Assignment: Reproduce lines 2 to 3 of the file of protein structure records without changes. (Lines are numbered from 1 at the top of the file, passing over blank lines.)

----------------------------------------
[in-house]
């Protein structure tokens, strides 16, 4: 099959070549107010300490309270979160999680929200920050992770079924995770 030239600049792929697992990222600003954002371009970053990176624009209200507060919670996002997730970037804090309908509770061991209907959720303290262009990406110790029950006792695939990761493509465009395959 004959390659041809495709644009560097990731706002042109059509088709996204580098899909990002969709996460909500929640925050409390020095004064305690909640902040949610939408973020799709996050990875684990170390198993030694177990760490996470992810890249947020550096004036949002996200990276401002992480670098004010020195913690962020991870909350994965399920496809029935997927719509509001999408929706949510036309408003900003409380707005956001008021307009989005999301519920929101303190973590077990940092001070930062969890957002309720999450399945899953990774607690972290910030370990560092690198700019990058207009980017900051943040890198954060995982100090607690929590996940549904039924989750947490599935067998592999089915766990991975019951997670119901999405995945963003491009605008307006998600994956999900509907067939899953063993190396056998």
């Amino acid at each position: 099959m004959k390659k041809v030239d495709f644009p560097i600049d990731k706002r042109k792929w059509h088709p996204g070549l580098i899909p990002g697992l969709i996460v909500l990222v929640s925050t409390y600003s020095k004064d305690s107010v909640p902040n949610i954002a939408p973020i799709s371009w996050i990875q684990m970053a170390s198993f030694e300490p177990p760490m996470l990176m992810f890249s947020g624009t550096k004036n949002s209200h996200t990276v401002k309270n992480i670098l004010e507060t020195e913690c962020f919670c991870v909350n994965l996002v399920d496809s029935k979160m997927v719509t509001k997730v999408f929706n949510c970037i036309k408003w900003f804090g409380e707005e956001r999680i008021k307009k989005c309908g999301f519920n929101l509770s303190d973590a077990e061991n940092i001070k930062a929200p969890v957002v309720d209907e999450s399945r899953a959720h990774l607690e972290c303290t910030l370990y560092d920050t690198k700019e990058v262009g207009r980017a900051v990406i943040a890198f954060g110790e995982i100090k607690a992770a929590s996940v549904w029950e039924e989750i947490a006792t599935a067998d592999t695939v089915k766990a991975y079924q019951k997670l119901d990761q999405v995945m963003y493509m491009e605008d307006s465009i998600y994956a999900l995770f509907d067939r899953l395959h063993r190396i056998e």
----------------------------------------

């Protein structure tokens, strides 16, 4: 099959070549107010300490309270979160999680929200920050992770079924995770 030239600049792929697992990222600003954002371009970053990176624009209200507060919670996002997730970037804090309908509770061991209907959720303290262009990406110790029950006792695939990761493509465009395959 004959390659041809495709644009560097990731706002042109059509088709996204580098899909990002969709996460909500929640925050409390020095004064305690909640902040949610939408973020799709996050990875684990170390198993030694177990760490996470992810890249947020550096004036949002996200990276401002992480670098004010020195913690962020991870909350994965399920496809029935997927719509509001999408929706949510036309408003900003409380707005956001008021307009989005999301519920929101303190973590077990940092001070930062969890957002309720999450399945899953990774607690972290910030370990560092690198700019990058207009980017900051943040890198954060995982100090607690929590996940549904039924989750947490599935067998592999089915766990991975019951997670119901999405995945963003491009605008307006998600994956999900509907067939899953063993190396056998």
């Amino acid at each position: 099959m004959k390659k041809v030239d495709f644009p560097i600049d990731k706002r042109k792929w059509h088709p996204g070549l580098i899909p990002g697992l969709i996460v909500l990222v929640s925050t409390y600003s020095k004064d305690s107010v909640p902040n949610i954002a939408p973020i799709s371009w996050i990875q684990m970053a170390s198993f030694e300490p177990p760490m996470l990176m992810f890249s947020g624009t550096k004036n949002s209200h996200t990276v401002k309270n992480i670098l004010e507060t020195e913690c962020f919670c991870v909350n994965l996002v399920d496809s029935k979160m997927v719509t509001k997730v999408f929706n949510c970037i036309k408003w900003f804090g409380e707005e956001r999680i008021k307009k989005c309908g999301f519920n929101l509770s303190d973590a077990e061991n940092i001070k930062a929200p969890v957002v309720d209907e999450s399945r899953a959720h990774l607690e972290c303290t910030l370990y560092d920050t690198k700019e990058v262009g207009r980017a900051v990406i943040a890198f954060g110790e995982i100090k607690a992770a929590s996940v549904w029950e039924e989750i947490a006792t599935a067998d592999t695939v089915k766990a991975y079924q019951k997670l119901d990761q999405v995945m963003y493509m491009e605008d307006s465009i998600y994956a999900l995770f509907d067939r899953l395959h063993r190396i056998e």